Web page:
"Larkin Grimm's so ugly she'd be lucky if someone raped her."
"It's very simple. If it's true, she would have gone to the police. End of story."
"Not a single person will care about her in 10 years, but he will still have fans."
These are just some of the posts I read about my friend and fellow musician Larkin Grimm after she alleged that she had been raped by the owner of her former record label.
Seeing messages like these and talking with Larkin about her public disclosure brought up the following childhood memory:
My mom was glued to the T.V. in a way I had never seen before and saying these words over and over right at the TV like she was talking to it. "She is so brave. So Brave."
"Mom, why is she so brave?" I asked.
My mom answered, "Because this kind of thing happens all the time and no one ever says anything."
She was watching Anita Hill's testimony against Clarence Thomas. It gave me the shivers then, as it still does now.
My mom was a journalist in the 1960's and early 1970's working at some of the biggest newspapers in the country where she encountered the kind of behavior that Anita Hill detailed, with men in business and government. That time in my mom's life had long passed by the time of Hill's testimony, but I was gripped by the feeling that maybe I would be stepping into a world where this kind of thing could happen. What would I do if that ever happened? All I had was the image of my mom being overwhelmed at this one woman's bravery.
Recently I found Monica Lewinsky's TED talk in which she recalled the day that Tyler Clementi committed suicide. She said that her mother called her that day to see if she'd heard. The image of Monica Lewinsky and her mother mourning the death of Tyler Clementi is with me as I write this now.
It seems like there is a vast divide between the time of Lewinsky -- the late 90's, before the spark of social media hit mainstream culture -- and the present. Clementi's story is an unspeakable tragedy and it is clear why Monica holds him close to her heart and why she might understand some of his ordeal. I am getting an inside view into how it feels to be publicly shamed because of my close friend and fellow artist.
The reason people tend to not come forward is because they fear the intimidation and shaming that will follow. In Larkin's case, she had to face a vast fan base and network of support within the music industry who might rush to the support of her alleged rapist. She had to face this at the very start of her career and its no wonder it took her ten years to be able to come out. And no sooner had she done it than the eruption of insults on social media began.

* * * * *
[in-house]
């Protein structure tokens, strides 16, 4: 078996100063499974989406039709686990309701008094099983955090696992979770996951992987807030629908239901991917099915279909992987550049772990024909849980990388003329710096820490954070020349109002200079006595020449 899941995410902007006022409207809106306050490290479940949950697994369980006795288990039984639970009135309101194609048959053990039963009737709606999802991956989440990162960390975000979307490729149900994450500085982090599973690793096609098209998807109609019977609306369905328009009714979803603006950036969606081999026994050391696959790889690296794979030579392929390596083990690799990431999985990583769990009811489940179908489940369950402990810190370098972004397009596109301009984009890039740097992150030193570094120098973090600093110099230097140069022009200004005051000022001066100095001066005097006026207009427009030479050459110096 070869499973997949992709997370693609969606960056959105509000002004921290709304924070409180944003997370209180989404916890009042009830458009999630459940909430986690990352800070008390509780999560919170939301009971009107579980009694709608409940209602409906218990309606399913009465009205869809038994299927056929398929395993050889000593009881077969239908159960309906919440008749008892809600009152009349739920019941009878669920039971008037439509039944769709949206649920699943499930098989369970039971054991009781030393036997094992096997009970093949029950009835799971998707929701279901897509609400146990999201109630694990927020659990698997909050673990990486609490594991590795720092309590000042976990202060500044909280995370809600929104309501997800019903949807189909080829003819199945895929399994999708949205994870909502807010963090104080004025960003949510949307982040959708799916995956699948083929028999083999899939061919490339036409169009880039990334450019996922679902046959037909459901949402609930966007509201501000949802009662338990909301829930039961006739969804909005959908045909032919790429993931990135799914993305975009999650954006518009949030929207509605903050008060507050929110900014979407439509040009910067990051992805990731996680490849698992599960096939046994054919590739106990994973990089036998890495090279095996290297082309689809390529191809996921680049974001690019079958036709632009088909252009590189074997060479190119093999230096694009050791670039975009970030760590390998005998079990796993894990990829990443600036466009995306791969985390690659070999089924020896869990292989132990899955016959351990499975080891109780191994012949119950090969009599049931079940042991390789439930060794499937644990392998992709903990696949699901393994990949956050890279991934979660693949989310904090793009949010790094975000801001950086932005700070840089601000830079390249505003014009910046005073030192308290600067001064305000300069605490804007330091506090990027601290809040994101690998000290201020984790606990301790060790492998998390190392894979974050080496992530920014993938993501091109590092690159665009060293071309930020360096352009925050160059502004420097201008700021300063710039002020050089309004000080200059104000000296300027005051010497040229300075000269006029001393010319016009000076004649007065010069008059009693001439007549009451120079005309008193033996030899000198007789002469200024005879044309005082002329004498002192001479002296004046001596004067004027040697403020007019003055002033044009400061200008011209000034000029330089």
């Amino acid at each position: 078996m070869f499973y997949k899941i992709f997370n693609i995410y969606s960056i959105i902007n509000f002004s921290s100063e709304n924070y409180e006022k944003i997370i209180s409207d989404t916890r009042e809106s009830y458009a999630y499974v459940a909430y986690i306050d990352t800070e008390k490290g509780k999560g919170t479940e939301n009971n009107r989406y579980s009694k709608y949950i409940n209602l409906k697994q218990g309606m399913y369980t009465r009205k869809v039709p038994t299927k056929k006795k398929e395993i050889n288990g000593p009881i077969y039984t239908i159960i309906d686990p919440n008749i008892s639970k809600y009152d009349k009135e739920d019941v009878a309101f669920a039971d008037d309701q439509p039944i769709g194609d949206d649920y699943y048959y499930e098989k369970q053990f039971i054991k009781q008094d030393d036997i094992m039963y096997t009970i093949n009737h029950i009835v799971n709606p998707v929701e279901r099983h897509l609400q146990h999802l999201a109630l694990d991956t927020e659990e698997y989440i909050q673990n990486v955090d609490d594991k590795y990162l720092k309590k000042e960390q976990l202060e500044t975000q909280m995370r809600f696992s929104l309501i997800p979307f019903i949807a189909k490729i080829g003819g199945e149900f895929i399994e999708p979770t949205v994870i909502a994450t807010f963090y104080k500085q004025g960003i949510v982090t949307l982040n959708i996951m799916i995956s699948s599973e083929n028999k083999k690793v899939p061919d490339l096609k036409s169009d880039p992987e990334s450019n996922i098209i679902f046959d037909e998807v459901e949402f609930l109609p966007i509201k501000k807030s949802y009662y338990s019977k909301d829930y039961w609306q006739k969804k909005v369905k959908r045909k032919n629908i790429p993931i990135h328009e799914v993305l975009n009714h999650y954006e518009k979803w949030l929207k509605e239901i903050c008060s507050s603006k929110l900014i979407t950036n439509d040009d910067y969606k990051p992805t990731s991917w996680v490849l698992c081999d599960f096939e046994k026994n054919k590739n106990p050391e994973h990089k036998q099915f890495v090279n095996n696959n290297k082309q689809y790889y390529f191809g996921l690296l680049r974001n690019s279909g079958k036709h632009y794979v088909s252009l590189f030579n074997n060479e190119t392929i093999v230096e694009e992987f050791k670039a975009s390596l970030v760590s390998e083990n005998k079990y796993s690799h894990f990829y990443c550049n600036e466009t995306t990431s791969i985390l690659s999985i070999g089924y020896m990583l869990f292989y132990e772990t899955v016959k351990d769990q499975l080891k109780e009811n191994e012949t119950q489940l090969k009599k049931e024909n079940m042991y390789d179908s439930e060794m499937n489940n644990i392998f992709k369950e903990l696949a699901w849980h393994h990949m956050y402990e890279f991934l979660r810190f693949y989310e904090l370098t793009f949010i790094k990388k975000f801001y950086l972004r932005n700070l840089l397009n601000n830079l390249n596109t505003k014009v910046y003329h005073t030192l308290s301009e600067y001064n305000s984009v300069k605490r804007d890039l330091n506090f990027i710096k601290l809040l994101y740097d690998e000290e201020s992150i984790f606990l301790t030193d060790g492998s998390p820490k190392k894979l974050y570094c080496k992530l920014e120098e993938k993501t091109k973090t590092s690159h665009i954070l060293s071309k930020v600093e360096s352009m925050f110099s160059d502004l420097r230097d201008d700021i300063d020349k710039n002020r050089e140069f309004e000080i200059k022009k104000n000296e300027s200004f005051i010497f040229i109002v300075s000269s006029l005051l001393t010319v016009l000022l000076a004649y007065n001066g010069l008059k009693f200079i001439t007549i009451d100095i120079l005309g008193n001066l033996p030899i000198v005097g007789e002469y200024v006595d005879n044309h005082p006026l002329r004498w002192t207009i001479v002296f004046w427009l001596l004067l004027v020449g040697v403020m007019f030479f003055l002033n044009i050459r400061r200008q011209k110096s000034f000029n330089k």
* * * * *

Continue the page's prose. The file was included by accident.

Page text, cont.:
When someone types a message half-distractedly into a phone while waiting for the light to change, they enter a conversation on social media not thinking that it really matters. But each one of these messages matters. It is easier now than ever to reinforce the powerful and degrade those less powerful.
Whether or not you agree with her's or anyone's story is not the point. The point is to support those who have the courage to speak out against someone more powerful. The Anita Hills among us are sacrificing themselves for our greater good.
Those among us who come forward do not just share their stories; they defy a structure that tells them not to share their stories. They announce that something greater must change and that all of us must face the problem.
If we don't stand up to authority when we are victimized, those in power (be it individuals, corporations, governments, record labels) gain even more control by feeling that they can get away with it. Shaming those who come forward just reinforces the existing order of the powerful against the powerless.
We have an opportunity with social media to not just fall back into behavior patterns of taking sides and degrading people. But it means fighting the basic impulse to stay within our small circles and reinforce the positions within it.
There is no overstating the courage it takes to come forward against someone or something that is bigger than you -- a job, a boss, a company, a religious organization. When someone has the courage to be a whistleblower, we must listen with compassion, if only for one reason, so that we end the pattern of social intimidation which keeps all of us from reporting abuse.
The fact is there are far more people who have never spoken out about their abuse, and may not be able to, ever. Social media isn't making it any easier. It is making it harder. None of us can know when we will have to publicly disclose something. And we all need to be able to share our stories without feeling like we will immediately be denounced.
By shaming any one person who comes forward with a story of abuse, we degrade ourselves and the cycle of violence and suppression of other voices continues.